US Citizens' Handbook "Governments are instituted among Men, deriving their just Powers from the Consent of the Governed." — Thomas Jefferson, the Declaration of Independence Since the Second Continental Congress declared America's independence from Great Britain on July 4, 1776, the United States government has sought to realize the fundamental principle on which our nation was founded: that all people have the right to life, liberty, and the pursuit of happiness. This principle was formalized in 1788 with the ratification of the Constitution. To ensure that no person or group would amass too much power, the founders established a government in which the powers to create, implement, and adjudicate laws were separated. In creating this balance, the framers of the Constitution hoped to form what they called "a more perfect union" — a government that would not only serve the people but would also be a long-lived exemplar to other nations around the world.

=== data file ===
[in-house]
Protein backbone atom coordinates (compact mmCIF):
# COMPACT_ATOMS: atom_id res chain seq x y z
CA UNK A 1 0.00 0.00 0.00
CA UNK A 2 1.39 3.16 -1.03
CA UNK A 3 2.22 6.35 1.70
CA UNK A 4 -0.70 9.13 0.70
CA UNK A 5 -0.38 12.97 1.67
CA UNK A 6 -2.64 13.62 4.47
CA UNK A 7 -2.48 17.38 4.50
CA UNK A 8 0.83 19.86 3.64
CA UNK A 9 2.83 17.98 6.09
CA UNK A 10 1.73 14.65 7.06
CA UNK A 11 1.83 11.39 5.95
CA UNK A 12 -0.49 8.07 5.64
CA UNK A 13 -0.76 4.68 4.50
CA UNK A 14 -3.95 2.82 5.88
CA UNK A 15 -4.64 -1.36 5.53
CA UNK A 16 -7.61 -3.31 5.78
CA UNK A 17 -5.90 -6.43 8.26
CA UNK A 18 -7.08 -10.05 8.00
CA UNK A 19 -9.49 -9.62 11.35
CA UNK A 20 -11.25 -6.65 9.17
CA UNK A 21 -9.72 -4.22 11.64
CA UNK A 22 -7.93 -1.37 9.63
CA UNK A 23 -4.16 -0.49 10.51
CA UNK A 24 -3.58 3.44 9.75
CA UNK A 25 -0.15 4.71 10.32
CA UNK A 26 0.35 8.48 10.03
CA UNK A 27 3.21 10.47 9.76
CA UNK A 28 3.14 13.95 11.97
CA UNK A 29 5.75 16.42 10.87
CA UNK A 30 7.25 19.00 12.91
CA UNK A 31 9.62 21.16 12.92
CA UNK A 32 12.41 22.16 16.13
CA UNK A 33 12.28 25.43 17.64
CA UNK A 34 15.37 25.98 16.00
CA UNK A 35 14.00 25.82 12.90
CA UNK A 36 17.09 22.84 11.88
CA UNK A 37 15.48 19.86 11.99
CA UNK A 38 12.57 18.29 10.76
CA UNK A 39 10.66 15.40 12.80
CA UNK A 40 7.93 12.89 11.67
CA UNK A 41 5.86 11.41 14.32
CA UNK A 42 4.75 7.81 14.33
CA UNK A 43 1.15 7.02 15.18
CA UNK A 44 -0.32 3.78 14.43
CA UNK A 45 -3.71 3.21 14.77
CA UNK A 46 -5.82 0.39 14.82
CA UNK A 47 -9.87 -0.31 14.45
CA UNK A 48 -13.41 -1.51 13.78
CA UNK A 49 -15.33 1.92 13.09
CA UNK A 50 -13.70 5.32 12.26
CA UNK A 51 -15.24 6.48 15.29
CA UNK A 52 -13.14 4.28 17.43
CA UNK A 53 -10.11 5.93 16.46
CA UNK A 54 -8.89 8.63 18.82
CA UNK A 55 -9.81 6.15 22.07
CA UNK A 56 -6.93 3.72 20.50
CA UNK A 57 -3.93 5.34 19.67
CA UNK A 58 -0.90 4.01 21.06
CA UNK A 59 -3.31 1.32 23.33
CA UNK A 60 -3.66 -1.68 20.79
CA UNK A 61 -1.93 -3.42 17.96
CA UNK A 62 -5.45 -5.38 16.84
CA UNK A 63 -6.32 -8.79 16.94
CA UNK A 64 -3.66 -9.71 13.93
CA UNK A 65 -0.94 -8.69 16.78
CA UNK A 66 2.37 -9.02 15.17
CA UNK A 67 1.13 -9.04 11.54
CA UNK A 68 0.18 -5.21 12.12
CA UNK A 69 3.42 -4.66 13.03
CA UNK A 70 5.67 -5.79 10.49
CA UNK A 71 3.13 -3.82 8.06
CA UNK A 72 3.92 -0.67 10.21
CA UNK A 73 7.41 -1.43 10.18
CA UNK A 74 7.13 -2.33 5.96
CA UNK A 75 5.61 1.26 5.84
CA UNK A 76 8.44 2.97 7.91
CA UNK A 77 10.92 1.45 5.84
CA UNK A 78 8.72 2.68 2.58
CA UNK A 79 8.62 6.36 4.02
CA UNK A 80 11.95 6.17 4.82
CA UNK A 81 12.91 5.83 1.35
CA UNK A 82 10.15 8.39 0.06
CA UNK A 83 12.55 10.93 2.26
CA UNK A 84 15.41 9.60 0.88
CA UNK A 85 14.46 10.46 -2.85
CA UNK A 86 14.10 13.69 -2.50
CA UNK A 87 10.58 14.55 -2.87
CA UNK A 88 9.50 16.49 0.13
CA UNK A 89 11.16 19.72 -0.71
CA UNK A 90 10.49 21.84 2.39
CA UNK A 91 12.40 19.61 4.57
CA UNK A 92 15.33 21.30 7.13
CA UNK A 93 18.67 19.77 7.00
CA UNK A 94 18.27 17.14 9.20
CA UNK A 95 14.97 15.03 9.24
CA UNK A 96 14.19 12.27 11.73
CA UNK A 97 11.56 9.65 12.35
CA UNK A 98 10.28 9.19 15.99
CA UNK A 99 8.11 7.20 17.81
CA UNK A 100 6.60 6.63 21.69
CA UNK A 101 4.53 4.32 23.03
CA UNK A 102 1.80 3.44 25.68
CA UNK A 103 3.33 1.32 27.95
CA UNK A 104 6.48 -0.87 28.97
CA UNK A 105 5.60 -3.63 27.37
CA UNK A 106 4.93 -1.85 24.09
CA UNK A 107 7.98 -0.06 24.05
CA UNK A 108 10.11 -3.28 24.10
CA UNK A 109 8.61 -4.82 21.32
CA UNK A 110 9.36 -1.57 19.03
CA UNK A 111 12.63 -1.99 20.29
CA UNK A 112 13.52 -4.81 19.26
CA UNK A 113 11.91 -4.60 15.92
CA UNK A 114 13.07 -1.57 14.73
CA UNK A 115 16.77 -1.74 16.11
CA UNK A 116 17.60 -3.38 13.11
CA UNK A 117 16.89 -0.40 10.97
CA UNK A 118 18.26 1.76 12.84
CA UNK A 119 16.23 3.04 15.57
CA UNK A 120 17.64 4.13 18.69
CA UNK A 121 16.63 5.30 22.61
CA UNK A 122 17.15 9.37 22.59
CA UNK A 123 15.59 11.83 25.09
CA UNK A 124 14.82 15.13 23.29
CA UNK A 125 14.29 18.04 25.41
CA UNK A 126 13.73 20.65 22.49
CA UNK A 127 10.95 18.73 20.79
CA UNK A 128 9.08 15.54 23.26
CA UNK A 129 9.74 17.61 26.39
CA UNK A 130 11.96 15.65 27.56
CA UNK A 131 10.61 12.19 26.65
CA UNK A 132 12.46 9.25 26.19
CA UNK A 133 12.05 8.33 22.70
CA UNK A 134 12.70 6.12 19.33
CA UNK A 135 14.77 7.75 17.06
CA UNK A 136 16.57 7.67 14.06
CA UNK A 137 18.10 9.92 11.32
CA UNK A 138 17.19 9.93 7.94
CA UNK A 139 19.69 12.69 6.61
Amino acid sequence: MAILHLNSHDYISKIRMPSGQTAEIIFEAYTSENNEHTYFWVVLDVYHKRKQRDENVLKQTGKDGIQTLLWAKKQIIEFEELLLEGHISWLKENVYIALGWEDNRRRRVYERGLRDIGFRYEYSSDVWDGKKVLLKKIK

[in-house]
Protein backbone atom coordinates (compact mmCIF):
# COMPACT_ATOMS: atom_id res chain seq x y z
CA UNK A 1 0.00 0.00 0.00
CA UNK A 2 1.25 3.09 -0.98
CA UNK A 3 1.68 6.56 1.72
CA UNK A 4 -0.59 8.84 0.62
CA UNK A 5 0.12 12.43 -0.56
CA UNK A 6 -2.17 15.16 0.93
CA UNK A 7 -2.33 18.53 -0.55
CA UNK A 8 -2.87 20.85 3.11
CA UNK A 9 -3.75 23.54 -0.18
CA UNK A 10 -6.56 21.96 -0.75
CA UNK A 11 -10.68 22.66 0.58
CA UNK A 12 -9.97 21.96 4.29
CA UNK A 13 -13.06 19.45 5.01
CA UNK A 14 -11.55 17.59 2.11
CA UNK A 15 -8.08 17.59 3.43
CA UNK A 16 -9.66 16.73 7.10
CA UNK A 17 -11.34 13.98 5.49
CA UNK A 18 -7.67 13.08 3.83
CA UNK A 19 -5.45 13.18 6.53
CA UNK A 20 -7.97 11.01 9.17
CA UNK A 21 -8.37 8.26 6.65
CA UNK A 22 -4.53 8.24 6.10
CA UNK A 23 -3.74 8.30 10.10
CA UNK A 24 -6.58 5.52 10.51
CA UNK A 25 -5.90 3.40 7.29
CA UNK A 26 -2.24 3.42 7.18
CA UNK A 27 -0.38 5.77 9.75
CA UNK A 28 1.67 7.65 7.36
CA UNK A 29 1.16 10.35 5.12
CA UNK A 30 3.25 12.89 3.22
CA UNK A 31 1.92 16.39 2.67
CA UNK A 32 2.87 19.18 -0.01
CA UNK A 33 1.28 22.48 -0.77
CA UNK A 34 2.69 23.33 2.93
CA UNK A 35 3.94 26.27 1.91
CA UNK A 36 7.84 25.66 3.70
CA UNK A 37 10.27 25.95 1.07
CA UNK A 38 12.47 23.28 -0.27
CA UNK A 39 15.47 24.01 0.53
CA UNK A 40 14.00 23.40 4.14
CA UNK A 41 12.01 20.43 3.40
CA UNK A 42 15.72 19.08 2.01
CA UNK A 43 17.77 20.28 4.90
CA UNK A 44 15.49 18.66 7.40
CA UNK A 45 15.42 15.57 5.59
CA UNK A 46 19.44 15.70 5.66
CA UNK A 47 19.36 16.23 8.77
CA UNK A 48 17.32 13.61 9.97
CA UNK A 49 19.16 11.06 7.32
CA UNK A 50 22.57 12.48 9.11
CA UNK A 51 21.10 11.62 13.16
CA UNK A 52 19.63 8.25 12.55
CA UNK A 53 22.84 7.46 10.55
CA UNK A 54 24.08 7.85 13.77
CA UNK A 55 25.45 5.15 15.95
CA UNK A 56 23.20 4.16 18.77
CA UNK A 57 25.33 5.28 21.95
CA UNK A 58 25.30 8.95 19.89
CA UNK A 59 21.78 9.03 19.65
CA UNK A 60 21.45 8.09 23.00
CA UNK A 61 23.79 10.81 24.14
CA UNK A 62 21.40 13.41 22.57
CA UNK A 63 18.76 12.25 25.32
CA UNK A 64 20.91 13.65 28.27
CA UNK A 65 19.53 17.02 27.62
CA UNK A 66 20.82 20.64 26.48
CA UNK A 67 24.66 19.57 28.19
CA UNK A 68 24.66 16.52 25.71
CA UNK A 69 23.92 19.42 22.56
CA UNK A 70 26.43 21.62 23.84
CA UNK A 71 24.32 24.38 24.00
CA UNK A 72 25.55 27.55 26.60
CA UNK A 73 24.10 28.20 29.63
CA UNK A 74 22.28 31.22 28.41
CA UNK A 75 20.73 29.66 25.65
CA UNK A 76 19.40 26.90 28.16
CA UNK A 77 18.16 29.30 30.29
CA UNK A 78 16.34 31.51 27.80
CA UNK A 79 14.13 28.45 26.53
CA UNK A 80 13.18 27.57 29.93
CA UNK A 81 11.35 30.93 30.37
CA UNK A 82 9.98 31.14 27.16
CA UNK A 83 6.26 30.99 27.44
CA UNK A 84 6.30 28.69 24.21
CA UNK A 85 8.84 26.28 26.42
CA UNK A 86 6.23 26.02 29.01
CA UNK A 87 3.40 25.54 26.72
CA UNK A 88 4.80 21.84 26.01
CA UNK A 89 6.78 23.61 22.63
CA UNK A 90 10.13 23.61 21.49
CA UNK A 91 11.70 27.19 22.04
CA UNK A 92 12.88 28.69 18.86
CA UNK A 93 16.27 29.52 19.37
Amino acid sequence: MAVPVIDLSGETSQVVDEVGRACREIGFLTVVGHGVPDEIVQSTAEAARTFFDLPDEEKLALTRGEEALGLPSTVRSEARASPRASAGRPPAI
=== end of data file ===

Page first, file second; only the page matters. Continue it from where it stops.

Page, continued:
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Plexus Publishing, Inc. University of Chicago Press, Books The ISBN Application Process "ISBN" stands for "International Standard Book Number". An ISBN is a number, not a bar code. One agency per country is designated to assign ISBNs for the publishers and self-publishers located in that country. The U.S. ISBN Agency cannot assign ISBNs to publishers and self-publishers located outside the United States and its territories. The ISBN identifies the title or other book-like product (such as an audiobook) to which it is assigned, but also the publisher to be contacted for ordering purposes. ISBNs are assigned to publishers and self-publishers as follows: 1, 10, 100, 1,000, 10,000 or 100,000 numbers. When participating in the ISBN standard, publishers and self-publishers are required to report all information about titles to which they have assigned ISBNs. Note about 979 ISBNs: ISBNs beginning 979 will not be issued in the United States for at least several years until current inventories of ISBNs are depleted.